The Tories are set to scrap the pay cap for police and prison officers

  • The government is expected to accept pay increases for police and prison officers.
  • This move signals that ministers are prepared to lift the public sector pay cap.
  • Labour has put pressure on the government to lift the cap across the board.

LONDON — The public sector pay cap is set to be lifted this week for police and prison officers, in a move that signals that Prime Minister Theresa May and her government have come round to softening their austerity policies.

Conservative ministers are expected to accept the recommendations of pay review bodies to raise the salaries of police and prison officers, the Guardian today reports. Pay rises for public sector workers have been capped at 1% since 2011.

If reports are correct, this could be used as a precedent for other public sector workers such as nurses and teachers to see their pay rise in real-terms.

Pay review boards are expected to report to the government on other public sector jobs in the Autumn. May told MPs at PMQs last week that the government “absolutely values” the work of those in public sector jobs.

Labour’s shadow policing minister Louise Haigh said she hoped reports of the pay rise were a sign that the Conservative government had decided to “finally listen” to the opposition.

“Ministers have spent seven years asking the police to do ever more while slashing their pay year after year, leading to rock bottom morale and skyrocketing resignations,” Haigh told the Guardian.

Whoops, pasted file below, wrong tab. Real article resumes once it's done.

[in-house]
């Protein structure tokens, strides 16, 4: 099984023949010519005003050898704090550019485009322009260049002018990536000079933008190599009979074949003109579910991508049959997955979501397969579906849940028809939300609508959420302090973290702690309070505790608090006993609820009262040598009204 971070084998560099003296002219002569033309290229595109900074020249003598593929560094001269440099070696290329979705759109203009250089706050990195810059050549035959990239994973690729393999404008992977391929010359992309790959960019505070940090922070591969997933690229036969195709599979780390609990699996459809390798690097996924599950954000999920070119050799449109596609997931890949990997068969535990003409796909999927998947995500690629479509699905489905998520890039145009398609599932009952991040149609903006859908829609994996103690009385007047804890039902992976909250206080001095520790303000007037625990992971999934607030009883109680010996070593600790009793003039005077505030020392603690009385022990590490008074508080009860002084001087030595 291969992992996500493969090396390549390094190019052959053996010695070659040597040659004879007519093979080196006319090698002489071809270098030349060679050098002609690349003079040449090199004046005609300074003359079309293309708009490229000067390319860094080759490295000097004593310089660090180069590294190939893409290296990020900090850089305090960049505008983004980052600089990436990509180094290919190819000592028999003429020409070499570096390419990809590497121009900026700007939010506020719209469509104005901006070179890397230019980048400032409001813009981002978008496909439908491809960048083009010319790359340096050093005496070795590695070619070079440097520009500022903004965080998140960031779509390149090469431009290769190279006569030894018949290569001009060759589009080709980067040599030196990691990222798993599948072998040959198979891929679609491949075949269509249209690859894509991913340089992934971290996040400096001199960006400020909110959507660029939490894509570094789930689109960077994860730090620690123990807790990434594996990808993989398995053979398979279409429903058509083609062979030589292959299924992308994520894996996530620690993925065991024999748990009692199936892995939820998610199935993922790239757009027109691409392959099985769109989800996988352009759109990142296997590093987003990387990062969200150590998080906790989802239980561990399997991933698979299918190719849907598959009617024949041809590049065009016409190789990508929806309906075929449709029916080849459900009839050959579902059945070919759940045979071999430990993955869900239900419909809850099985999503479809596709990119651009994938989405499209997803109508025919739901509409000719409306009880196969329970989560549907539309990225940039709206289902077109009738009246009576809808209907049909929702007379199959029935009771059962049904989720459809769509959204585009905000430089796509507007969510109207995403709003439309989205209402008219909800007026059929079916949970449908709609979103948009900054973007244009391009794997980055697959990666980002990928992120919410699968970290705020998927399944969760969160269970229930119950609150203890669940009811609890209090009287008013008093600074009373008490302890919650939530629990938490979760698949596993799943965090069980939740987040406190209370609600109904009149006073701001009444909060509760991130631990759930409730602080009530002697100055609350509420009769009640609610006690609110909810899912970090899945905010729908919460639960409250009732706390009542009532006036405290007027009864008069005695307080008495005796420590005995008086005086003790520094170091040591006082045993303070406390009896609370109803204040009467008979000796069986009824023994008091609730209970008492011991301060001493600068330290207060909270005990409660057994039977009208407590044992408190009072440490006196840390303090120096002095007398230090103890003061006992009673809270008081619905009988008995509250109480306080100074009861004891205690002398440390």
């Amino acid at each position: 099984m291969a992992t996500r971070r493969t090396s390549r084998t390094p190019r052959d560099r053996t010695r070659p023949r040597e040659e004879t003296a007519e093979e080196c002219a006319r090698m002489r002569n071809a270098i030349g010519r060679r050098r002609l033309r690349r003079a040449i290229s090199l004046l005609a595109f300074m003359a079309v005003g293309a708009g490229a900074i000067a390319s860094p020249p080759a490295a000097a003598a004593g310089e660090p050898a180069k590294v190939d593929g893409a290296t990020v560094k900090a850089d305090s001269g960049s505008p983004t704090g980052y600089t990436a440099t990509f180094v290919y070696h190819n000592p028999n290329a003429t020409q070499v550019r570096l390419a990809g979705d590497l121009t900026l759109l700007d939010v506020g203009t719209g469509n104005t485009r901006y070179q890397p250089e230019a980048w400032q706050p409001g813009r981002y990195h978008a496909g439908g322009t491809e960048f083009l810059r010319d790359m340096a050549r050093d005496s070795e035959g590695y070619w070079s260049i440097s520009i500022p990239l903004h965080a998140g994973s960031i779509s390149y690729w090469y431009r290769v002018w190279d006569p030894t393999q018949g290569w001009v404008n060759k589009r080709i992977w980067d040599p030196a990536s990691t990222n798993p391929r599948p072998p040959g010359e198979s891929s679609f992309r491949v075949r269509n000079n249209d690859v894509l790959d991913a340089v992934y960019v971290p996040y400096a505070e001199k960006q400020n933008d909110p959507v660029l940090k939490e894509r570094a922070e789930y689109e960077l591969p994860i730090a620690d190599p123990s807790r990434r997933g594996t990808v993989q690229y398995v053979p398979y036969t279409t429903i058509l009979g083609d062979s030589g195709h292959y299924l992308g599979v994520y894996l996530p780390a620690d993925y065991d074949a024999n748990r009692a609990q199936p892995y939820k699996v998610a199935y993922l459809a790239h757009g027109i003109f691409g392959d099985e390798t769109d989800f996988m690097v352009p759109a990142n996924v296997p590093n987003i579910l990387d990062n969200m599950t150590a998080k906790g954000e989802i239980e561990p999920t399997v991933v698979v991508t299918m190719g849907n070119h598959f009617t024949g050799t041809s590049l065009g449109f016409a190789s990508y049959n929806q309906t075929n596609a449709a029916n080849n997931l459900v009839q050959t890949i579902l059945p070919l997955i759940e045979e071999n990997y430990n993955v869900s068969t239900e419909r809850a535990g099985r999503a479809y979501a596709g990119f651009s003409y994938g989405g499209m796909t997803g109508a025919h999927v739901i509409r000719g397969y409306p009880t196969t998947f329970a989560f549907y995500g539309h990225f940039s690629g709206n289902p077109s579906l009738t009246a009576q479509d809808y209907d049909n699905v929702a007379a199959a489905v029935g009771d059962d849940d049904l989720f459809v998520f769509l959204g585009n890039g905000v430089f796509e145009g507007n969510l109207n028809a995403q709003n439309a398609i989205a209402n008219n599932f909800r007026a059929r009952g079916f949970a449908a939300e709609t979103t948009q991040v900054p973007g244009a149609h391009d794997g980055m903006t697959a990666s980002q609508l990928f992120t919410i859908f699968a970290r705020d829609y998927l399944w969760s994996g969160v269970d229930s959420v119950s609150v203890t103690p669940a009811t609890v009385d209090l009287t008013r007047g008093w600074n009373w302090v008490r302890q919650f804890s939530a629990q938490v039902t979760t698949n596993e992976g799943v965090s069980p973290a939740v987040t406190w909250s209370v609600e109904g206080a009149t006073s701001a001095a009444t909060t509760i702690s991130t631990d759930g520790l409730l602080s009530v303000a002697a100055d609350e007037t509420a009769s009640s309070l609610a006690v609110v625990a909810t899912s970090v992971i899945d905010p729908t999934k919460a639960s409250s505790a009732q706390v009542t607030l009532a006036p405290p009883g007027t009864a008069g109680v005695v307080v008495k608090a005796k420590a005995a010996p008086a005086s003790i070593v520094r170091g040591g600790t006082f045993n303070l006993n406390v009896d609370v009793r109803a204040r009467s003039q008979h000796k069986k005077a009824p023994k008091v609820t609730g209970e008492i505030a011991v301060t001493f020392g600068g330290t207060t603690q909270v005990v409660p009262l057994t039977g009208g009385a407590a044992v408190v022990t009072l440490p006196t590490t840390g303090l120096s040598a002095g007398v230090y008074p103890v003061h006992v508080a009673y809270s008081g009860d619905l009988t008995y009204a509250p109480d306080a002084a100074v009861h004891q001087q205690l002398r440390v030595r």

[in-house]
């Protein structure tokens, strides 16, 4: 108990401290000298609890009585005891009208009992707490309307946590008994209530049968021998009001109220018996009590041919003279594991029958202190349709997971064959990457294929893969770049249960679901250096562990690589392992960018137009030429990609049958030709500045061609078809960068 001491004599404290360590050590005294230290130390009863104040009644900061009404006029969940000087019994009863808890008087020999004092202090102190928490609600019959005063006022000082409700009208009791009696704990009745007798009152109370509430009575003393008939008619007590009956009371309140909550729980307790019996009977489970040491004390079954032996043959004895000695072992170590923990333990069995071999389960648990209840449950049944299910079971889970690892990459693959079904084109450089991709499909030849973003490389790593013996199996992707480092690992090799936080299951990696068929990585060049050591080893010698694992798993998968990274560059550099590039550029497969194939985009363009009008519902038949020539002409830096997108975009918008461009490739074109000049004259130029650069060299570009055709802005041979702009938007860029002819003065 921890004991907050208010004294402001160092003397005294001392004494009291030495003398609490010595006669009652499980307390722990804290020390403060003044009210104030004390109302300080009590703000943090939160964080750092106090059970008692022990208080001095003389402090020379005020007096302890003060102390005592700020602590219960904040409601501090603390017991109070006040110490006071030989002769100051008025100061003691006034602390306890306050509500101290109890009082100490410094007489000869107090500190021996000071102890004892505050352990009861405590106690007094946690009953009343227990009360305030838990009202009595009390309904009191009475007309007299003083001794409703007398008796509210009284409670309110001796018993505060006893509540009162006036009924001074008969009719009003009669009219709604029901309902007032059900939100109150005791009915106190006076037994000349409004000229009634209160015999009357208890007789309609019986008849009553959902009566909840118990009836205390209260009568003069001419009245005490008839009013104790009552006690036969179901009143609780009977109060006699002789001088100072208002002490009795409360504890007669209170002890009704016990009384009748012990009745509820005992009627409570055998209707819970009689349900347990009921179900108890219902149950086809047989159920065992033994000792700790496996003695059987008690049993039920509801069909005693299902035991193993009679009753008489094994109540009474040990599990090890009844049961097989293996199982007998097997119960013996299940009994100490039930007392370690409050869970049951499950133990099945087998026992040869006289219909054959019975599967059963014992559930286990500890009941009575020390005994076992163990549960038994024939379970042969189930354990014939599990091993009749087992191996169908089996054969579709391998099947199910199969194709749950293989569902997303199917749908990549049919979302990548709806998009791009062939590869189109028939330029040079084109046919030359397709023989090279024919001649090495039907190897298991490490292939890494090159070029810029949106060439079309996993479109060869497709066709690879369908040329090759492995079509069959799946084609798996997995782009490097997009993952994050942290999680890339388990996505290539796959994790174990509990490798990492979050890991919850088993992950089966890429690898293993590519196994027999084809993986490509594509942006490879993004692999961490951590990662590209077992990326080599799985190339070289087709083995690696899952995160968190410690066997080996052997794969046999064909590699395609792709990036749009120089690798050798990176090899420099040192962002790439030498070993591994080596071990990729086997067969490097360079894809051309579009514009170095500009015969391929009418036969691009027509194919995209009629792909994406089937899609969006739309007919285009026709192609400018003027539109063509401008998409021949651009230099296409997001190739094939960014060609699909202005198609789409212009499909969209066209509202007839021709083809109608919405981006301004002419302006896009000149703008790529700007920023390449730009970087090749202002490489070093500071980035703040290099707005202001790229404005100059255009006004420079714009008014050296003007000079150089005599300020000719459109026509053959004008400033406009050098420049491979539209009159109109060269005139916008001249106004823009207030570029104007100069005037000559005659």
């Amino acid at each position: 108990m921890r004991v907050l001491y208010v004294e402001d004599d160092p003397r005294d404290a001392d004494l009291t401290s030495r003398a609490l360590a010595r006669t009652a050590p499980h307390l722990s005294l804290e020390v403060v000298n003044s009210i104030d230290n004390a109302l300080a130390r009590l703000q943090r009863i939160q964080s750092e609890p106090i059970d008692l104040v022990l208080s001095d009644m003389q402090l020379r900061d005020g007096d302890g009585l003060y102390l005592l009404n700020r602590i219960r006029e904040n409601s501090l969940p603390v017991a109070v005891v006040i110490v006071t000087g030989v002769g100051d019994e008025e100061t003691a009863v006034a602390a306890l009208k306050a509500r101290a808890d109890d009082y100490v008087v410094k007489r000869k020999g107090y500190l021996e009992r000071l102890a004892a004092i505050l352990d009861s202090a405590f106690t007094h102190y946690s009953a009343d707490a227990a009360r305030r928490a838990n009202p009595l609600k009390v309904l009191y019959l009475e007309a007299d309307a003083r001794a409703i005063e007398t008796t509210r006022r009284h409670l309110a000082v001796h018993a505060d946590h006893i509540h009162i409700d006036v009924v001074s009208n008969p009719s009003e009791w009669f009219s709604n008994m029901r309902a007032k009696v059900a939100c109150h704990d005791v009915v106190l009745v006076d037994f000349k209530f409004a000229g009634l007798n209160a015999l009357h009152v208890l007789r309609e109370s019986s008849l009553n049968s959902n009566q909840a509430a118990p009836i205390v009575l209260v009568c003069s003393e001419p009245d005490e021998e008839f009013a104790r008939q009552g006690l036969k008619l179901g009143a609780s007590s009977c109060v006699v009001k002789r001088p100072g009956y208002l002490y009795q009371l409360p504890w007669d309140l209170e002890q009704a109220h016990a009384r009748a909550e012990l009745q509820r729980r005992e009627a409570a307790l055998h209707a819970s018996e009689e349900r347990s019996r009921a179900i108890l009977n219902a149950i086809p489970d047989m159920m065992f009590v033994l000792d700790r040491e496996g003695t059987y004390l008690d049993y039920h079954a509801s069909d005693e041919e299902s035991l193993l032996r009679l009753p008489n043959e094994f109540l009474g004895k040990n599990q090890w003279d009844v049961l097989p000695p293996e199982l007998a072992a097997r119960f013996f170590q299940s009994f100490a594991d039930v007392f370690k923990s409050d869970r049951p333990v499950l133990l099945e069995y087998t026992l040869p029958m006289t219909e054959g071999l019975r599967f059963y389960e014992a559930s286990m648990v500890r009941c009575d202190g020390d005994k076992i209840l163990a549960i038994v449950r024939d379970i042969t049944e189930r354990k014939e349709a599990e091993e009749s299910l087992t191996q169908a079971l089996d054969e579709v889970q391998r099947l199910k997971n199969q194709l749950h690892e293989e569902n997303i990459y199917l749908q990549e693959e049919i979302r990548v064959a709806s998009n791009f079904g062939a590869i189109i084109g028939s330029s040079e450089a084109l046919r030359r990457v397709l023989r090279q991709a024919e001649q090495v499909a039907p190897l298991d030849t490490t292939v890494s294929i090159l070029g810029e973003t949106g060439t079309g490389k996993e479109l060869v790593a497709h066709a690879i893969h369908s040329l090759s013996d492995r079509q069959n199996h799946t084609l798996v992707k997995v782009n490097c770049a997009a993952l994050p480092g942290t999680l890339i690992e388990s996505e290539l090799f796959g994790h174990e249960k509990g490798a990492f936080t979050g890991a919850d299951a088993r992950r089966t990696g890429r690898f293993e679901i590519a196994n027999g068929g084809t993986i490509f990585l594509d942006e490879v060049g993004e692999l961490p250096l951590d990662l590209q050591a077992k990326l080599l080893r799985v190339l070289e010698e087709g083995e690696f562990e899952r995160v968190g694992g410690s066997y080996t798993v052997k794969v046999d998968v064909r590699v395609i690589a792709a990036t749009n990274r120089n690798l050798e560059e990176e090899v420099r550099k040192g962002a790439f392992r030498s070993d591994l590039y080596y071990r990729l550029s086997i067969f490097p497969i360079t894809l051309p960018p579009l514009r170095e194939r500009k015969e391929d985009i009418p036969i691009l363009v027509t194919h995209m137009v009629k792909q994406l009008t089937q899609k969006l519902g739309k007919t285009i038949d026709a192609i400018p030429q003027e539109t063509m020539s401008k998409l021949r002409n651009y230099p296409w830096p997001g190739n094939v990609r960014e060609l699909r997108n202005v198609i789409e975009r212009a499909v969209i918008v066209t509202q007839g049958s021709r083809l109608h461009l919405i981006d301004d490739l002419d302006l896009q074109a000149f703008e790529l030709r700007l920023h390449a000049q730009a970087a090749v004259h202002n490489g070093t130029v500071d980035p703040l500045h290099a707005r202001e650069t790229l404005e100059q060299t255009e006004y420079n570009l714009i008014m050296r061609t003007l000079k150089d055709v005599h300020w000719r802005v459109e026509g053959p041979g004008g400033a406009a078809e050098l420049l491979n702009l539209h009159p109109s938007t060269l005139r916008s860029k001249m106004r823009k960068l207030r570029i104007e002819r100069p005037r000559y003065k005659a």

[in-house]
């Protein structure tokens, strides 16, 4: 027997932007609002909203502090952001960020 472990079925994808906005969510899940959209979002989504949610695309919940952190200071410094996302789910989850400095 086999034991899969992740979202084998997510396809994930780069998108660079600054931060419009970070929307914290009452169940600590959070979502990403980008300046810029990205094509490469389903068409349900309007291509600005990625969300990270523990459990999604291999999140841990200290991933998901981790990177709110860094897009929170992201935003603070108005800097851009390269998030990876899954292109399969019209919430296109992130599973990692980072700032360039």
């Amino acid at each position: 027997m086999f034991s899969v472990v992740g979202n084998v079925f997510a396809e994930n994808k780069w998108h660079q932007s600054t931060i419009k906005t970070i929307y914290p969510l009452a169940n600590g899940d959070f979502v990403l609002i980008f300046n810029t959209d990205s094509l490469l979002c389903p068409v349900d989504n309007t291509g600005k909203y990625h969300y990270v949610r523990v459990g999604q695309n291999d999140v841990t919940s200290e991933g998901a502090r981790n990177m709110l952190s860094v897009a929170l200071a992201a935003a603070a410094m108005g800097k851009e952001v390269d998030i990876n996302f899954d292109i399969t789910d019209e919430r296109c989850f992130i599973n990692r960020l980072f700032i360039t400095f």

“We hope that ministers will finally listen to us and agree a fully funded and fair pay settlement for police officers this week but they must not simply put the financial burden on already over stretched police budgets.”

In July the cabinet was divided over the issue, as some ministers led by Chancellor Philip Hammond backed continuing austerity, while others including Foreign Secretary Boris Johnson wanted to scrap the pay freeze.

Rehana Azam, national secretary of the GMB union said that pay should rise for those not covered by pay review bodies as well, telling the Financial Times: “The prime minister will not be able to get away with a sleight of hand on this one — we’re watching very closely.”

On Wednesday Labour will hold an opposition day debate on public sector pay in an attempt to increase the pressure on the government to change its course.

Labour’s shadow health secretary Jon Ashworth said: “We keep getting briefings in newspapers and suggestions that the government is sympathetic and wants to do something, and ‘oh, it’s terrible and we accept that but let’s see where we get to’.”

The Institute for Fiscal Studies has said that raising pay in line with inflation would cost the government £6 to £7 billion more than continuing with the current austerity policy.

At the TUC’s annual conference in Brighton on Sunday, Shadow Chancellor John McDonnell pledged Labour’s support for strikes and said the party’s figures would join workers on picket lines if they took action.

McDonnell said: “Let me make it absolutely clear. You have the democratic right to ballot for industrial action and if as a result of those ballots you support industrial action — I tell you this on every case we have seen so far it has been just — and therefore yes, we’ll be in parliament supporting you and we’ll be on the picket line supporting you as well.”

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